WASHINGTON — Democrats are fearful that a Dodd-Frank Act rewrite in the House has more legs than in the last Congress and want to elevate the issue publicly in hopes of blocking it.

In an unusual move by the minority, Democrats on the House Financial Services Committee called an additional hearing on the Financial Choice Act, which was authored by chairman Jeb Hensarling, R-Tex., and is scheduled for a vote on Tuesday.

Among those testifying was Dodd-Frank’s fiercest defender, Sen. Elizabeth Warren, D-Mass. The witness list also included 10 other consumer advocates and representatives of left-leaning think tanks.

Rep. Dan Kildee, D-Mich.
“We are going to try and daylight just how bad it is,” said Rep. Dan Kildee, D-Mich. Bloomberg News

The GOP bill is an updated version of legislation that passed out of committee last year without Democratic support. That vote lasted less than an hour after Democrats decided their best course of action was to ignore it and not offer any amendments. This time around the vote is expected to last for days as Democrats want to draw more attention to the issue.

“We are going to try and daylight just how bad it is,” Rep. Dan Kildee, D-Mich., said in an interview. “The more information we can get, the more information the public sees, I think the stronger the opposition is.”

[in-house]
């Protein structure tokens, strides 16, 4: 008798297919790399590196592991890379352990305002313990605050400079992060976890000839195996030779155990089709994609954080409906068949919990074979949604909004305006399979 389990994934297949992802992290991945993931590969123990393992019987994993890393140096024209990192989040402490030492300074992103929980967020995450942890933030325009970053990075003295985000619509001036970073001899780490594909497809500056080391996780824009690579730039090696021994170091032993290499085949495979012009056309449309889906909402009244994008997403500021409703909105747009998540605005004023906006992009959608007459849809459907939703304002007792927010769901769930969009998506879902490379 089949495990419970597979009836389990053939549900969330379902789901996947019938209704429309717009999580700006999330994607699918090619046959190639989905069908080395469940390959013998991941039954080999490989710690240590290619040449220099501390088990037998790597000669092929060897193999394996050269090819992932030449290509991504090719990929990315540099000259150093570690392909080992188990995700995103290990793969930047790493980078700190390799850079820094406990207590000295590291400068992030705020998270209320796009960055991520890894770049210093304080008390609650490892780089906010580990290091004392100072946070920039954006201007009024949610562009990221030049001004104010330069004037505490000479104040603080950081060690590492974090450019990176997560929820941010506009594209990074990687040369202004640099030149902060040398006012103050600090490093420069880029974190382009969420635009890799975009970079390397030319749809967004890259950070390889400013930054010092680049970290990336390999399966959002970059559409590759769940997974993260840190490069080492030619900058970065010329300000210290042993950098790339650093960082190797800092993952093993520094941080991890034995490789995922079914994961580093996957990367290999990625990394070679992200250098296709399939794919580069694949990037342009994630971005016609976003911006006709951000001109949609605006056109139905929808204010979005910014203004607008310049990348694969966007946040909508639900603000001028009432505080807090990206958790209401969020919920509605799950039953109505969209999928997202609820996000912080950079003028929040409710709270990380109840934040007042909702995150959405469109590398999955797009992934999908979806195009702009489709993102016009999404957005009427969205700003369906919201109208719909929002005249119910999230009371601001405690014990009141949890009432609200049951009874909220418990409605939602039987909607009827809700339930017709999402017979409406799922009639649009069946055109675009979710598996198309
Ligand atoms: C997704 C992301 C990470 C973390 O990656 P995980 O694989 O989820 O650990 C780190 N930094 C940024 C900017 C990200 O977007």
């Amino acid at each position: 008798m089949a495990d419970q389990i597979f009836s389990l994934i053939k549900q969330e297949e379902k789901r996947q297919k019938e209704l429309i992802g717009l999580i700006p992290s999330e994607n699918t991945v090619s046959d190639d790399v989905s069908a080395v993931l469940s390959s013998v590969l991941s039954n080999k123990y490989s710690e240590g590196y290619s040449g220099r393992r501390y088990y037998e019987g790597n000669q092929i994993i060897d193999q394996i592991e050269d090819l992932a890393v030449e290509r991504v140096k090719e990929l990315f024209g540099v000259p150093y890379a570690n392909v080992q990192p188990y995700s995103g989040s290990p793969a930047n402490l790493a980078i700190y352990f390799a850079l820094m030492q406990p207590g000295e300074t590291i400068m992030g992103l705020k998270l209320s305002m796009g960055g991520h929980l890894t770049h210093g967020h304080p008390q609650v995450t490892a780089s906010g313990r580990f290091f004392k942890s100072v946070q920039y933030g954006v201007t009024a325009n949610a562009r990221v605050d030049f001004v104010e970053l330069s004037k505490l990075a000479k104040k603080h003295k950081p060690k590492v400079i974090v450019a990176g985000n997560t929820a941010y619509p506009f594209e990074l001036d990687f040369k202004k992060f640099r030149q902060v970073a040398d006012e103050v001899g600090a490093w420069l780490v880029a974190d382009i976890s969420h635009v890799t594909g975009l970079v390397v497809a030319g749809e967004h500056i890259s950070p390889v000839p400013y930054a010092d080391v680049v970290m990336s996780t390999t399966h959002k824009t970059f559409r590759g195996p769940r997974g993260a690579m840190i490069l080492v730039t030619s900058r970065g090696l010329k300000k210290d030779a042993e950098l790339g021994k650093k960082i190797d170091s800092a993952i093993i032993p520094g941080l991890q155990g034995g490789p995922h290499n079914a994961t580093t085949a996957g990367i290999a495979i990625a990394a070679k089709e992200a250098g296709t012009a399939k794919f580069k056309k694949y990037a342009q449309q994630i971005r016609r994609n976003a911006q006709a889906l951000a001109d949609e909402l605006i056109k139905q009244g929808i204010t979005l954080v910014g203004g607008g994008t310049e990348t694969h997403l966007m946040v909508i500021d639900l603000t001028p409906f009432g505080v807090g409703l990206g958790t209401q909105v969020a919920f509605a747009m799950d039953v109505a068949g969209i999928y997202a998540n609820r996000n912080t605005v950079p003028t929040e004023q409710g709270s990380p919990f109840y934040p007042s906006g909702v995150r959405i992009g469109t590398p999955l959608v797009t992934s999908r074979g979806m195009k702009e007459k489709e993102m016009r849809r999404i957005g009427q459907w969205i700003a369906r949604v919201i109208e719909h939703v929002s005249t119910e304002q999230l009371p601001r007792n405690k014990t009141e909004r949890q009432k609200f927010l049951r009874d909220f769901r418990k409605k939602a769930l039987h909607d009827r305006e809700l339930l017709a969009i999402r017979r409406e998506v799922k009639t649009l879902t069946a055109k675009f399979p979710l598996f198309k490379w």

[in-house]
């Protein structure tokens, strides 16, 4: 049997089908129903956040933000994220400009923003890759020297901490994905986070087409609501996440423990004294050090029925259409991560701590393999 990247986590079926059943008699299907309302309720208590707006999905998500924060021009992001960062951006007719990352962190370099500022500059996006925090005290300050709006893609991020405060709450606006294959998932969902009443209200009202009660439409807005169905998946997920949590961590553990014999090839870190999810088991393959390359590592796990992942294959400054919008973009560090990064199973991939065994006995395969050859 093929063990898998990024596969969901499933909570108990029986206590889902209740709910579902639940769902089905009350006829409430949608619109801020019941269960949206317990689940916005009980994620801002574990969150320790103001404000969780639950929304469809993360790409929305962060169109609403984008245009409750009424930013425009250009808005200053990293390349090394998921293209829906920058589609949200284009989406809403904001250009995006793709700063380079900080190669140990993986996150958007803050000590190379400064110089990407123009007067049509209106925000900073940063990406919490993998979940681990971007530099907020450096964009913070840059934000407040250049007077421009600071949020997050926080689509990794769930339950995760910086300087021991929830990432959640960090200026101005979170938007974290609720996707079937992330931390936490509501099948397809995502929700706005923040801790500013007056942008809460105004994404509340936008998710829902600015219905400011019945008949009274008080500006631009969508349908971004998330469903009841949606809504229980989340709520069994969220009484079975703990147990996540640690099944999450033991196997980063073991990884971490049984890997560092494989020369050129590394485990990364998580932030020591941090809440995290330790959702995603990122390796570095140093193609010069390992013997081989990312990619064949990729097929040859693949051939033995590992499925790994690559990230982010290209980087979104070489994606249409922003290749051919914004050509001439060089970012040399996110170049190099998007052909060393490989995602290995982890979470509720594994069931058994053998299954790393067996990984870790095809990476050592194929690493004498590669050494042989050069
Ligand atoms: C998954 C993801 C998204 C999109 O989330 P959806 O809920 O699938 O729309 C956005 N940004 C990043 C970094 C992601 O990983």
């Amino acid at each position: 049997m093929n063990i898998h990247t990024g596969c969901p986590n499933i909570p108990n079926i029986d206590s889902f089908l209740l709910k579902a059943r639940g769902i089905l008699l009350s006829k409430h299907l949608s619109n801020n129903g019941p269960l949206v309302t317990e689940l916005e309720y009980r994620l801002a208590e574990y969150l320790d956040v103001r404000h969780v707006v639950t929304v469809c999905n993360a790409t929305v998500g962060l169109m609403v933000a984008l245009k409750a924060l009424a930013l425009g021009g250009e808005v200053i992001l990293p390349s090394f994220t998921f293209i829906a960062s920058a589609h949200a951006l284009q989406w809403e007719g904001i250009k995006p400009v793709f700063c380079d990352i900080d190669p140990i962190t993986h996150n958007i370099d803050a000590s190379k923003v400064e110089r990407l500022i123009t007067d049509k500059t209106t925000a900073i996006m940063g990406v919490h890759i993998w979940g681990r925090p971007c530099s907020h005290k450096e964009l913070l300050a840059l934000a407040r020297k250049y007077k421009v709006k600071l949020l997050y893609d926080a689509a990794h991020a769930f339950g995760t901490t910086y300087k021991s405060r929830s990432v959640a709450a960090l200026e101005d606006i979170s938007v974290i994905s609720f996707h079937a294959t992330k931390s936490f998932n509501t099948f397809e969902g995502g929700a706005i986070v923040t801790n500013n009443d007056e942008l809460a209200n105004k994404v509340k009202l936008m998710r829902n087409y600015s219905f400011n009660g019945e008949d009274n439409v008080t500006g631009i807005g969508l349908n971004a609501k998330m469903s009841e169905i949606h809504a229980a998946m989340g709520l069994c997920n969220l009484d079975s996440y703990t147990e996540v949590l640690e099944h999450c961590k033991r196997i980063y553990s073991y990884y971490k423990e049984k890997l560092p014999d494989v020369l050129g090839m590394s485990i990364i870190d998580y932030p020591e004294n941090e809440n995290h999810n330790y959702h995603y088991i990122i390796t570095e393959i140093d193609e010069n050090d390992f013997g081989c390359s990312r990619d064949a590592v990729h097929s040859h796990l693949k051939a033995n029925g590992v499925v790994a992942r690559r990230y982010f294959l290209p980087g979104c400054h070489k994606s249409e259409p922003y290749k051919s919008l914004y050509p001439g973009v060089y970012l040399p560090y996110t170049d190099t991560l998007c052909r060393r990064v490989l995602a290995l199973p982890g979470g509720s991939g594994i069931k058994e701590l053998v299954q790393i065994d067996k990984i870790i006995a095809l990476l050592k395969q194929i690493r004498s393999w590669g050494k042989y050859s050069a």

Rep. Ed Perlmutter, D-Colo., echoed those remarks in a separate interview, saying, “The strategy is to really highlight how wrong the Choice Act is.”

“It will be interesting next week” when the bill goes to a panel vote, he said.

The approach by Democrats has likely changed in part because last year's bill had no chance of becoming law with a Democrat in the White House. But with Republicans in charge of the House, Senate and presidency, the situation is obviously different. House Democrats are counting on their Senate counterparts to filibuster any similar effort in that chamber.

“It is a different ball game now that the Republicans are completely in charge now — the White House — this is a real threat,” Kildee said.

During a briefing with reporters on Thursday, Hensarling said he and Senate Banking Committee Chairman Mike Crapo, R-Idaho, are close in communication with the White House and that they had met earlier in the day with Treasury Secretary Steven Mnuchin and National Economic Council Director Gary Cohn.

Mnuchin is expected to release a report in June that will provide a list of recommendations on how the White House and Congress can deregulate the financial industry. Hensarling told reporters that he expects that report to mirror much of the Financial Choice Act.

“I just think they are on the wrong path, whether it is the White House or Jeb Hensarling, it is pretty clear whose side they are on and it’s not the people who work hard,” Kildee said. “This is probably the most significant action that the committee will take, and the idea that we can completely rewrite financial regulations after only one hearing is preposterous.”

However, Republicans said they won't shy away from the bill.

"The Financial Choice Act will reduce regulations and encourage economic growth and opportunity. I am proud to support this legislation," said Rep. Steve Stivers, R-Ohio.

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